Written by Ryan on Thursday the 6th of June 2019.
With more than 1 million people in the UK expected to be living with dementia by 2025, it is more important than ever that we understand dementia and its effects. Here we have explored ten things to know about dementia, which may help to clear up common misconceptions.
Although associated with older people, dementia is not a normal part of the ageing process, and is rather a disease which causes a decline in the persons abilities and cognitive function.
There are many different types of dementia which affect people in a variety of ways. The term dementia encompasses a huge variety of neurological disorders such as Alzheimer’s which is one of the most common.
One of the most well-known affects of dementia is memory loss, however this is not the only change which can be expected. As there are a many different types of dementia, their affects can vary on each person, and things such as changes in mood, personality, behaviour and an increase in communication difficulties are all common.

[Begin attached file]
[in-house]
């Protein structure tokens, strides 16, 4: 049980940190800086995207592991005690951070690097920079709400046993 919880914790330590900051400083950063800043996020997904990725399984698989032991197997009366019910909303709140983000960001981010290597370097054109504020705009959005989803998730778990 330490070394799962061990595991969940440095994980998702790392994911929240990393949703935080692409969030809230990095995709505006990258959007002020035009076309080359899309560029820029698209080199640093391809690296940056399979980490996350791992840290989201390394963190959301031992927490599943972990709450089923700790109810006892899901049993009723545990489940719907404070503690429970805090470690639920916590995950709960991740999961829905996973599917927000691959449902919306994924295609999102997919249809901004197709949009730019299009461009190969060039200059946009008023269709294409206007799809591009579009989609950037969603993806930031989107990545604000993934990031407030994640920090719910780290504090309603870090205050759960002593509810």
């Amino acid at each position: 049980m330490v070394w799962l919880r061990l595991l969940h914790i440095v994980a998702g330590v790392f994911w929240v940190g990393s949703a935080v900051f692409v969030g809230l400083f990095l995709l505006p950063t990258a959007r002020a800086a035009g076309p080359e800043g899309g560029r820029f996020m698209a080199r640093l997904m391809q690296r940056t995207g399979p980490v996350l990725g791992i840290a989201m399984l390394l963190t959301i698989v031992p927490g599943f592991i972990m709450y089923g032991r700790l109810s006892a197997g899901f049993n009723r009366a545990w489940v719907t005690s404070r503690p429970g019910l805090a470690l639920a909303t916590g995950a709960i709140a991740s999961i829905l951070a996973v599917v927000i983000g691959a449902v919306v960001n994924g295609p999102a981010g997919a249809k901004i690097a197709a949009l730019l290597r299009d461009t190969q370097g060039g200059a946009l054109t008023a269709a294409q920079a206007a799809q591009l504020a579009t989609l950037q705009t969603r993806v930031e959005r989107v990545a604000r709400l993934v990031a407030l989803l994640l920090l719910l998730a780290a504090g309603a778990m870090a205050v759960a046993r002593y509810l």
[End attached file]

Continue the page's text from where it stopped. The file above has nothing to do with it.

Whilst research is ongoing to find a cure for dementia, there are numerous support systems and treatments available to help those living with dementia, lead active and happy lives.
Although commonly associated with ageing there are a small amount of cases where people can develop dementia under the age of 65. Young Onset Dementia accounts for approximately 5% of cases in the UK each year.
Dementia affects many people worldwide, in fact there is currently around 50 million people currently living with dementia around the world, with approximately 10 million new cases each year according to the World Health Organisation.
Despite common misconceptions, dementia isn’t currently viewed as being hereditary, however research is ongoing to determine the true impact of genetics.
Whilst there are a variety of treatments such as Cognitive Stimulation Therapy which can help to slow the progression of dementia, there is currently no cure.
It is completely normal for someone to become a little forgetful as they age, however it is also important to remember this is not necessarily related to dementia. Seek advice if your loved one is displaying increased changes, and you have become concerned that it may be more than natural ageing forgetfulness.
Living with dementia does not necessarily mean a loss of independence and many people continue to live alone and conduct activities as they normally would. There are numerous support options for those who continue to live independently to ensure they continue to be safe and happy in their home. With the right help and support there is no reason why your loved one cannot live a happy life still doing the things they love.